In short RT-PCR is the tests they use for detection of SARS-CoV-2 - the novel coronavirus that is causing COVID-19.
I have been wondering for a long time how accurate the tests actually is, but couldn't find a straight answer; then have stumbled across document titled 'Impact of false-positives and false-negatives in the UK’s COVID-19 RT-PCR testing programme' which attempts to estimate accuracy of the tests. Although it does mention false positives, as expected, the government is more interested in false negatives (obviously).
Let's focus on false positives:
The document estimates current false positive rate as UNKNOWN (reminder: or lives are more or less governed by this test).
However it then gives estimate of false positives as 0.8-4.0 - median of 2.3% based on previous experience with RT-PCR.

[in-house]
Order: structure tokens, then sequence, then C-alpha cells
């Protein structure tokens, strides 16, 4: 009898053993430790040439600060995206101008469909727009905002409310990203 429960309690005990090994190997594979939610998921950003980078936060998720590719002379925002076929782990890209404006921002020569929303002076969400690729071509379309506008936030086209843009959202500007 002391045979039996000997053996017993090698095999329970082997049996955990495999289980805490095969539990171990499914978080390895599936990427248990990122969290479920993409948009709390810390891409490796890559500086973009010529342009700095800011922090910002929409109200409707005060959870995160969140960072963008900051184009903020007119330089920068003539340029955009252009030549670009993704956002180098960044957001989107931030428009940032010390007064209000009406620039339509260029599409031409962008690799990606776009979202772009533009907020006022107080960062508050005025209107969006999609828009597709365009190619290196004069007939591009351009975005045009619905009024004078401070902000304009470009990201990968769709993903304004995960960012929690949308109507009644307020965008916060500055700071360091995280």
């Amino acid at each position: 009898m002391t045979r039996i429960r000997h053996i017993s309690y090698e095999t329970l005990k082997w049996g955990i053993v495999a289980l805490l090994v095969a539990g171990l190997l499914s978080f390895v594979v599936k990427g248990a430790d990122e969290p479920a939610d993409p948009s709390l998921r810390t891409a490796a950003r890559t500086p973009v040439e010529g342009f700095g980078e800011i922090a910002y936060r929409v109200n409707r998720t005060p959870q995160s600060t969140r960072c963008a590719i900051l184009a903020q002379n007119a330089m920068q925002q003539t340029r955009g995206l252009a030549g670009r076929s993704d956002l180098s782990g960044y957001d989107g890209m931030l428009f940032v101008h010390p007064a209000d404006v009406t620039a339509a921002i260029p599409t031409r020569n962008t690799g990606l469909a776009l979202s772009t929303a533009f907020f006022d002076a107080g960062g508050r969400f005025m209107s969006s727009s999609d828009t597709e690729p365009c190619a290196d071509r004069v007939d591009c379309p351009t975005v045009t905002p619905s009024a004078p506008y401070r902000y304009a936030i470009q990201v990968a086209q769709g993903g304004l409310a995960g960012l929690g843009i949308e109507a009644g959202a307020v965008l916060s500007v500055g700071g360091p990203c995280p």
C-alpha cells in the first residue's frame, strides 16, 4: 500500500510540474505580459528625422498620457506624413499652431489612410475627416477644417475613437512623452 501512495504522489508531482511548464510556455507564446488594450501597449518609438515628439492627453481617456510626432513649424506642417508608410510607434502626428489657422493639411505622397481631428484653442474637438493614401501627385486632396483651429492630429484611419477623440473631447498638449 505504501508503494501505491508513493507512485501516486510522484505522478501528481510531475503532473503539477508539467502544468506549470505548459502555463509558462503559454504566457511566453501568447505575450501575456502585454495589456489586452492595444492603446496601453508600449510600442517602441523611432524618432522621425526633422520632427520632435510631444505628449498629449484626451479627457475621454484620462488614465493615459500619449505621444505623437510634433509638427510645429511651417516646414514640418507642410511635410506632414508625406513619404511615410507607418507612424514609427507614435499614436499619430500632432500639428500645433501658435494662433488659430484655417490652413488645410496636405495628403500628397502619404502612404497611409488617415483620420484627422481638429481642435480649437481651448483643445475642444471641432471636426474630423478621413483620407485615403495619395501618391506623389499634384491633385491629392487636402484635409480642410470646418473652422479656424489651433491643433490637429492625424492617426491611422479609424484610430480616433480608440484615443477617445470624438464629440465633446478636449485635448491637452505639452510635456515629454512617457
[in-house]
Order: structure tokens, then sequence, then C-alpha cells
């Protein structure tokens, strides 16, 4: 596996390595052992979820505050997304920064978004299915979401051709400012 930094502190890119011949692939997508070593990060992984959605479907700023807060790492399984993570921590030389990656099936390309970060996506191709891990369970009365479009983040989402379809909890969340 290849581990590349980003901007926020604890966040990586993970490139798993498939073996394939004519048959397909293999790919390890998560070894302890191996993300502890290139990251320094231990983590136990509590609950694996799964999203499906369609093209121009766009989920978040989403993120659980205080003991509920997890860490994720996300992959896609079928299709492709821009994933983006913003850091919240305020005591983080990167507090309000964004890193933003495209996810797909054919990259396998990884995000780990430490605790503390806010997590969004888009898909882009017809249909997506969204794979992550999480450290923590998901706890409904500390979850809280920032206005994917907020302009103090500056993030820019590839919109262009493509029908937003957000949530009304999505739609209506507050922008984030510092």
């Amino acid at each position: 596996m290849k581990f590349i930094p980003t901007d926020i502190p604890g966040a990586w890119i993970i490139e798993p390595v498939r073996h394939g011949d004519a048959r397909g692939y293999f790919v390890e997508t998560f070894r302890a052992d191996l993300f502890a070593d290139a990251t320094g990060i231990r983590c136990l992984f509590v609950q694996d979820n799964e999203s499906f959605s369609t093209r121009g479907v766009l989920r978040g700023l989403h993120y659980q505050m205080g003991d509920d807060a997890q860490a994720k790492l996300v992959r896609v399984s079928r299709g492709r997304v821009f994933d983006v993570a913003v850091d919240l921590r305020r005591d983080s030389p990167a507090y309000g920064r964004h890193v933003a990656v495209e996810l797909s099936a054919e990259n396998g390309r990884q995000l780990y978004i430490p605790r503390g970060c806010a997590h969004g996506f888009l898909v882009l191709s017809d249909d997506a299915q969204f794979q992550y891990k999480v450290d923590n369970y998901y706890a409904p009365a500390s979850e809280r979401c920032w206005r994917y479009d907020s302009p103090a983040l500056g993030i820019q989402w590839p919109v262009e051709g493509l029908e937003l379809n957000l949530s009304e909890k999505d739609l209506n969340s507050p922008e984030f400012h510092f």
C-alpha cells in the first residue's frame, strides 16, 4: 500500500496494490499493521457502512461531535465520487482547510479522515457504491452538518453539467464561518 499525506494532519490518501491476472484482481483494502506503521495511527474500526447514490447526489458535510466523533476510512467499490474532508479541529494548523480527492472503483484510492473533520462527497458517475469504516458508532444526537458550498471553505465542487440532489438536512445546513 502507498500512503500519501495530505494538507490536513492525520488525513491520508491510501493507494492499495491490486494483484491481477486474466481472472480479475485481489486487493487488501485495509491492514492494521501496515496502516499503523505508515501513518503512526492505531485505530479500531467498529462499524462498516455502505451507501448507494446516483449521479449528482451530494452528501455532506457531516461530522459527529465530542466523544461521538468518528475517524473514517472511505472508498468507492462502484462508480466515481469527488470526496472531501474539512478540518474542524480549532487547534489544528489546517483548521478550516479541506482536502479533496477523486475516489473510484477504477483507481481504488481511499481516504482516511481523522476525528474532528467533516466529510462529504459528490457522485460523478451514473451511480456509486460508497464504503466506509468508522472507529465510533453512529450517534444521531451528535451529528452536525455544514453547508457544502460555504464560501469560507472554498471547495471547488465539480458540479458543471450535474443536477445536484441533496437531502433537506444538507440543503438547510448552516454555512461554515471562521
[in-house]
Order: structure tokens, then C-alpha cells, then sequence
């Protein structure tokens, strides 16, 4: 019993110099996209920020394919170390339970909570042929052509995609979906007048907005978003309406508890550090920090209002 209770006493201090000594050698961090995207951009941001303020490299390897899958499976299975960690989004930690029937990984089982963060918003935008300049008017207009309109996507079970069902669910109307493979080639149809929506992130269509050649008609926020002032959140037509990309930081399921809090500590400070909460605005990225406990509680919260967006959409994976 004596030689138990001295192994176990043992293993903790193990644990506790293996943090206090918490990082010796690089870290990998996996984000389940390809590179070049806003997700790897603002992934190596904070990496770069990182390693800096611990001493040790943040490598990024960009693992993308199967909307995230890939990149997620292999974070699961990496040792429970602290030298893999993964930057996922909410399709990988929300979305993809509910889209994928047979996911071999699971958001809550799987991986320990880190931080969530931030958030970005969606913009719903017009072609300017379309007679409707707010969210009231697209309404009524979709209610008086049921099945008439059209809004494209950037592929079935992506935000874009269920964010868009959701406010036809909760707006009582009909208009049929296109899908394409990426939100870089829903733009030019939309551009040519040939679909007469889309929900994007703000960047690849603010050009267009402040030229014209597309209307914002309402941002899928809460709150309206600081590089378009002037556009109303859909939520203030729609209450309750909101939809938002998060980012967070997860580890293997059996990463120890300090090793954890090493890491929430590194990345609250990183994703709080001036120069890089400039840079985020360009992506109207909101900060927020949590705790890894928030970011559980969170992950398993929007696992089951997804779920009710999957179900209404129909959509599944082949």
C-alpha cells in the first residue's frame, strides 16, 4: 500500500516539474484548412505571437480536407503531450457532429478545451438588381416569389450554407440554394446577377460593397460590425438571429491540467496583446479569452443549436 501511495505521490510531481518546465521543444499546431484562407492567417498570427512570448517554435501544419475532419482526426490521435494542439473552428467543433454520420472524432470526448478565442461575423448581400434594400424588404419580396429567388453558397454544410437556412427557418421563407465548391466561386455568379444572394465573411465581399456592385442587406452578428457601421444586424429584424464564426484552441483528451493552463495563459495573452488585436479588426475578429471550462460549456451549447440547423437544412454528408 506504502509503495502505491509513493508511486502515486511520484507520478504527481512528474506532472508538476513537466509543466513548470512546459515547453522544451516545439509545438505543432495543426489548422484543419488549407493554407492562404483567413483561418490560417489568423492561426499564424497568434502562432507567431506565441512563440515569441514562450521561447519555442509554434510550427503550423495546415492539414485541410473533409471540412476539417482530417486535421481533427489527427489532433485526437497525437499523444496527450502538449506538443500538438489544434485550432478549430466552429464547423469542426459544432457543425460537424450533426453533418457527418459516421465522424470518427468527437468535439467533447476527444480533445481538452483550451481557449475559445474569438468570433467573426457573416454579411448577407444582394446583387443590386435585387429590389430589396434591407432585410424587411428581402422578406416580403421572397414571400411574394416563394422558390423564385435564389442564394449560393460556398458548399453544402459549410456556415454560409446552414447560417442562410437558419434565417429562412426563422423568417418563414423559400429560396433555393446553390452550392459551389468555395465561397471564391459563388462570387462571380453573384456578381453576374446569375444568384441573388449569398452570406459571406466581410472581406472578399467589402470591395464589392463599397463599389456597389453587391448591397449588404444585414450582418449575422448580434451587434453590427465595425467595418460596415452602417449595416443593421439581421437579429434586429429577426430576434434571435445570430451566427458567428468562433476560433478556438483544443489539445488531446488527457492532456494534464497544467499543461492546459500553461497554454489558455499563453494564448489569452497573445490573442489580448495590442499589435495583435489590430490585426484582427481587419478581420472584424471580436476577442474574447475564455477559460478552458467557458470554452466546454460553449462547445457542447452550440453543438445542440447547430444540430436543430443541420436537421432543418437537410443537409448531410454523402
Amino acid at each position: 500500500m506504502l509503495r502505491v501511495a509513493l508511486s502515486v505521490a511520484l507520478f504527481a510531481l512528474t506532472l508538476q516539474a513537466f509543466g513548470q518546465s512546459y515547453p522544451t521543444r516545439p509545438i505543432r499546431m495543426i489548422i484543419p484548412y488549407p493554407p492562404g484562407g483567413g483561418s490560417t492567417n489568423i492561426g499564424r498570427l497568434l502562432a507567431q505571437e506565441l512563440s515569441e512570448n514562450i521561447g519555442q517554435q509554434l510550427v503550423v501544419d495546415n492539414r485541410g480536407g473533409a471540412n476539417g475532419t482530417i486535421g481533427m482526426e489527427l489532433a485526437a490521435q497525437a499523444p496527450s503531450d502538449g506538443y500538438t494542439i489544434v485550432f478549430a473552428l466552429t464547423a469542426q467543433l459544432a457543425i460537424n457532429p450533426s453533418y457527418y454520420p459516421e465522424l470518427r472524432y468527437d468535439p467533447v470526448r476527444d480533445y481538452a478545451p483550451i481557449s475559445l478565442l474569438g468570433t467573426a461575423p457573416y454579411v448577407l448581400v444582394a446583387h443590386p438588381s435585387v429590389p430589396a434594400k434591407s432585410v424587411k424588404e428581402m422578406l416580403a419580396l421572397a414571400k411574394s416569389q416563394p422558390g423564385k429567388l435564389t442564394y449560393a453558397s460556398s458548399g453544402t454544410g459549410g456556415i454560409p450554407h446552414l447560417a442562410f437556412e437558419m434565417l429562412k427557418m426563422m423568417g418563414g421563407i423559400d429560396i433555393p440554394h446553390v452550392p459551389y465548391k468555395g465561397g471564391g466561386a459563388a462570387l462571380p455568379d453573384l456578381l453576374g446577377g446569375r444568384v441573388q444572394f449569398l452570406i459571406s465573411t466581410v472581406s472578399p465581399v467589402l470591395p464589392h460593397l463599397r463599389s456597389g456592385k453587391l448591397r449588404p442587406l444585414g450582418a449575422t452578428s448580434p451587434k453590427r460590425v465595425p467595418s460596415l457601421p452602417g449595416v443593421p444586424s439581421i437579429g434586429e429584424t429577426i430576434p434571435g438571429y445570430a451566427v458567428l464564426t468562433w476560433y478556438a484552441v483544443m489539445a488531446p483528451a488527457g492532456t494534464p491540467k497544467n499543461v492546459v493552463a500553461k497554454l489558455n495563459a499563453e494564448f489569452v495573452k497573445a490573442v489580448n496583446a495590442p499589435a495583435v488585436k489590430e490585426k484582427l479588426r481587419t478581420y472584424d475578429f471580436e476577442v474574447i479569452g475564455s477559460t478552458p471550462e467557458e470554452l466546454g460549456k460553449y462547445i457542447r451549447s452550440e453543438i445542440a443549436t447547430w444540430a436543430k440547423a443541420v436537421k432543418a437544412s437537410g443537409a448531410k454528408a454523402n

What does that mean? Simply that as many as 100% of reported positive cases could be false positives!
Here is why, according to the document, out of 100,664 tests 98.4% were negative which leaves us with 1.6% or 1570 positives. Now if the estimated false positive rate is applied then that means between 805 and 4026 (0.8 to 4%) could be false positives which means accuracy of a positive result ranges form 0% to max 51%.
Common sense would dictate that the virus is mostly gone and increased testing generates a large number of false positives. Are we being scammed?